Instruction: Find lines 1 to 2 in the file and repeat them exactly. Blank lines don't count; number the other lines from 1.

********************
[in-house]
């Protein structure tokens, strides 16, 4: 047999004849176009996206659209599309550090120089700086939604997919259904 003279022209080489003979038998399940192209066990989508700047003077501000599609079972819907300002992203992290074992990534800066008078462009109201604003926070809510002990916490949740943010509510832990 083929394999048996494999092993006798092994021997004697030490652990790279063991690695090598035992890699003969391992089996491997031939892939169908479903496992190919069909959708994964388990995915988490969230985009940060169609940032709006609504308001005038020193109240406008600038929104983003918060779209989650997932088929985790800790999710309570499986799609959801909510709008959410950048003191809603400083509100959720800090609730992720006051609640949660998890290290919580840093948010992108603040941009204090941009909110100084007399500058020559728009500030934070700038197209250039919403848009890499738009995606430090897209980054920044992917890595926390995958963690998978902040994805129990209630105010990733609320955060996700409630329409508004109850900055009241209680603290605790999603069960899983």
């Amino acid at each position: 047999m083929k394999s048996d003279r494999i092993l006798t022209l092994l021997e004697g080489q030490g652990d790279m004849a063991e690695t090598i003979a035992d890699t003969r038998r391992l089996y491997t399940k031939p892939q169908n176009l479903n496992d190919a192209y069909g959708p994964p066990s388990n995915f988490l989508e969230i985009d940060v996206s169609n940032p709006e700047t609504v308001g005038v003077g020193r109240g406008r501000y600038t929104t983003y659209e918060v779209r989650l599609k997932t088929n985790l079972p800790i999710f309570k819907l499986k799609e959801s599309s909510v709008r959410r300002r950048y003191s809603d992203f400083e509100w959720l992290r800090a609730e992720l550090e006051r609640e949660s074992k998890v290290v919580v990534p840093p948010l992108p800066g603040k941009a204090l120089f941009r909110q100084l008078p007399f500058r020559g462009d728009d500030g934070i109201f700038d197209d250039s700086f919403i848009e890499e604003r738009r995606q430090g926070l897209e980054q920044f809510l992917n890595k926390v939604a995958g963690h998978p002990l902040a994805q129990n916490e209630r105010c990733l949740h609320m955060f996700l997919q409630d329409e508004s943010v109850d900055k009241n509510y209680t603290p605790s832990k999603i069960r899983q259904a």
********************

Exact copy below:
[in-house]
């Protein structure tokens, strides 16, 4: 047999004849176009996206659209599309550090120089700086939604997919259904 003279022209080489003979038998399940192209066990989508700047003077501000599609079972819907300002992203992290074992990534800066008078462009109201604003926070809510002990916490949740943010509510832990 083929394999048996494999092993006798092994021997004697030490652990790279063991690695090598035992890699003969391992089996491997031939892939169908479903496992190919069909959708994964388990995915988490969230985009940060169609940032709006609504308001005038020193109240406008600038929104983003918060779209989650997932088929985790800790999710309570499986799609959801909510709008959410950048003191809603400083509100959720800090609730992720006051609640949660998890290290919580840093948010992108603040941009204090941009909110100084007399500058020559728009500030934070700038197209250039919403848009890499738009995606430090897209980054920044992917890595926390995958963690998978902040994805129990209630105010990733609320955060996700409630329409508004109850900055009241209680603290605790999603069960899983």